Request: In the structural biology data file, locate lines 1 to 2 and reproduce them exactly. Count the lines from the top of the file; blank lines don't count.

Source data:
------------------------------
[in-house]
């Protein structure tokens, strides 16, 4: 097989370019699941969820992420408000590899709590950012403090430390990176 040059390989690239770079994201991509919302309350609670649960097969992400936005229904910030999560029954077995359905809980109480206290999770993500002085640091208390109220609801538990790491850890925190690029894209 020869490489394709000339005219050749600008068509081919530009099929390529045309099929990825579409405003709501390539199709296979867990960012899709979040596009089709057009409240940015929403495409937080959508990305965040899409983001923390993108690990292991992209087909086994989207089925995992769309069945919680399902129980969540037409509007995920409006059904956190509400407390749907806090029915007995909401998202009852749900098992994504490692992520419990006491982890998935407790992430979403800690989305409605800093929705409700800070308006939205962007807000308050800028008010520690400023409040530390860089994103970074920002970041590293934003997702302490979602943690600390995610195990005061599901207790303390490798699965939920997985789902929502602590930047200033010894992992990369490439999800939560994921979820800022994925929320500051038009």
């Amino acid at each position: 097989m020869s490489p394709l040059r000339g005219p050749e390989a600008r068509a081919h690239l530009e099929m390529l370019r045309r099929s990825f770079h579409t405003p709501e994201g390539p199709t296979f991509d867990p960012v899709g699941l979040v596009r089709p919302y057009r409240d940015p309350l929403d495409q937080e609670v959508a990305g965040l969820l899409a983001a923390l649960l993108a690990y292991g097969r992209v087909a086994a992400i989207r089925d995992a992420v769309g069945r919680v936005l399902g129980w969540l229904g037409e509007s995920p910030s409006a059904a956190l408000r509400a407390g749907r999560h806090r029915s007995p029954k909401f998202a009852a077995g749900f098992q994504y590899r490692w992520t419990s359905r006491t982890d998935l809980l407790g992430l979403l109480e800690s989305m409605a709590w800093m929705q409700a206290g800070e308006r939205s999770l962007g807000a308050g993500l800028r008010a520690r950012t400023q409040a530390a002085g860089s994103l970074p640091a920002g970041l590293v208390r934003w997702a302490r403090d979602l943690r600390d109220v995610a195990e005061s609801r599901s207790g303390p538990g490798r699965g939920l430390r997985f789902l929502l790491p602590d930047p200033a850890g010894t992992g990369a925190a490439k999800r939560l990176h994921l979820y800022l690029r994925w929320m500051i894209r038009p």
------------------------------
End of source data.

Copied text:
[in-house]
């Protein structure tokens, strides 16, 4: 097989370019699941969820992420408000590899709590950012403090430390990176 040059390989690239770079994201991509919302309350609670649960097969992400936005229904910030999560029954077995359905809980109480206290999770993500002085640091208390109220609801538990790491850890925190690029894209 020869490489394709000339005219050749600008068509081919530009099929390529045309099929990825579409405003709501390539199709296979867990960012899709979040596009089709057009409240940015929403495409937080959508990305965040899409983001923390993108690990292991992209087909086994989207089925995992769309069945919680399902129980969540037409509007995920409006059904956190509400407390749907806090029915007995909401998202009852749900098992994504490692992520419990006491982890998935407790992430979403800690989305409605800093929705409700800070308006939205962007807000308050800028008010520690400023409040530390860089994103970074920002970041590293934003997702302490979602943690600390995610195990005061599901207790303390490798699965939920997985789902929502602590930047200033010894992992990369490439999800939560994921979820800022994925929320500051038009």